Effects of Blood Flow and Left Atrial Pressure on Pulmonary Venous Resistance
Pulmonary venular pressure was measured in 11 thoracotomized dogs and in 8 isolated lung lobes by introducing a small catheter (O.D. 0.6 or 0.9 mm.) as far as possible retrograde into the pulmonary veins. In thoracotomized dogs, insufflated with a maximal air pressure of 6 mm. Hg, the mean pulmonary arterial, venular, and left atrial pressures averaged 18.4, 9.1, and 4.2 mm. Hg, respectively. An almost linear relationship was found between venular pressure and pulmonary blood flow, except in the low flow ranges; venular pressures exceeded left atrial pressure by one-fourth to one-half of the gradient from pulmonary artery to left atrium. The calculated pulmonary venous resistance decreased with increased blood flow. The fall in pulmonary vascular resistance resulting from elevation of the left atrial pressure was shown to reside primarily in the venous system, especially when left atrial pressure was low; arterial and capillary resistance also fell, but to a lesser extent. Pulmonary venular pressure is higher than left atrial pressure by a factor which varies with blood flow. The effect of such mechanical forces on the venous resistance is discussed.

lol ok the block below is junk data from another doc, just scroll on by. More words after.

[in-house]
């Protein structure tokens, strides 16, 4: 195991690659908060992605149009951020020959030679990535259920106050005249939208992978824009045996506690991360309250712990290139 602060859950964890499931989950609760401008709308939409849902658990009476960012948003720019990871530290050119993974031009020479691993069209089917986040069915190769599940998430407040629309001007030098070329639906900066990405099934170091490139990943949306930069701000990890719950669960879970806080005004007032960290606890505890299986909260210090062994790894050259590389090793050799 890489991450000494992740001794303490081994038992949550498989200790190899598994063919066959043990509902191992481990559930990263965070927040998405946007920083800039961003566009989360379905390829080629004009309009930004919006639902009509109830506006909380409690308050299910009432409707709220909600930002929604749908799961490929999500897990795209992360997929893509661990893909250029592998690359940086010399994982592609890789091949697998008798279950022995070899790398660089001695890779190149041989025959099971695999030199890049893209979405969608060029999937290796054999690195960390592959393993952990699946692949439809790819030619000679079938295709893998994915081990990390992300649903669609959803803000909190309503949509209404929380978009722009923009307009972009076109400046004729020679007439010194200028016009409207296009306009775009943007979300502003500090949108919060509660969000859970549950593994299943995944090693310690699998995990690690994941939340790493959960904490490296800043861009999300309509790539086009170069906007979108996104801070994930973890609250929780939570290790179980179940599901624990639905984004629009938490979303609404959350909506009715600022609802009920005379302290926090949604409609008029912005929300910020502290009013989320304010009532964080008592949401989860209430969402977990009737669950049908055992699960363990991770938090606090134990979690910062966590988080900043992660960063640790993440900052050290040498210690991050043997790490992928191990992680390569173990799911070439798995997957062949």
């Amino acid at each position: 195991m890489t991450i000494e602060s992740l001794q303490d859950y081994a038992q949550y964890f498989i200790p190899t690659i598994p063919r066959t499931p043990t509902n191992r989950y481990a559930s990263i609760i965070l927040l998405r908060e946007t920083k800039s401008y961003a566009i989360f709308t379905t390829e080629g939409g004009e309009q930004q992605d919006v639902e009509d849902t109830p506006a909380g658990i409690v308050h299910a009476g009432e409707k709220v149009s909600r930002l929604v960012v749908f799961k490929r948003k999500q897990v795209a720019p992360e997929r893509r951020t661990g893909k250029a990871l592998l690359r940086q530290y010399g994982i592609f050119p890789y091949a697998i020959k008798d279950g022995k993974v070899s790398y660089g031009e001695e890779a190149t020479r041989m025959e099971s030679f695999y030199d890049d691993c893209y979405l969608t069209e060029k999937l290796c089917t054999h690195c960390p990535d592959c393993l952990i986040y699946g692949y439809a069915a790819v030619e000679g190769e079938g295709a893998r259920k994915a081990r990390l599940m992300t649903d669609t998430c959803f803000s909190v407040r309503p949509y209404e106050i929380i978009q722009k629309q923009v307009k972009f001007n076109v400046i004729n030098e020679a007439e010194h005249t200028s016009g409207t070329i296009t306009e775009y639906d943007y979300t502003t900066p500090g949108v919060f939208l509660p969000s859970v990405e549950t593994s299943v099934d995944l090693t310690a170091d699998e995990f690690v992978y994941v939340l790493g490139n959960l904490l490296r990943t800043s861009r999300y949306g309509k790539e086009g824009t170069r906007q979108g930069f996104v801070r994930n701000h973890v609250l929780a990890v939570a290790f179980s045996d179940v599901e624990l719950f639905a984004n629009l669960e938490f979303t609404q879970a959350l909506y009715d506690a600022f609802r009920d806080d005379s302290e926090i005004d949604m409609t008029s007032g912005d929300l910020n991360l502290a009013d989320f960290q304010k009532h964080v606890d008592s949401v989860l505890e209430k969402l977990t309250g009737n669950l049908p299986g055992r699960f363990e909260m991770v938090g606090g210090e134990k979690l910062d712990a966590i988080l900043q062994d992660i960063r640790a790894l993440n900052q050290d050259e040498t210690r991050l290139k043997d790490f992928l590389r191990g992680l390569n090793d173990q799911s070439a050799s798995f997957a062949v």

- © 1962 American Heart Association, Inc.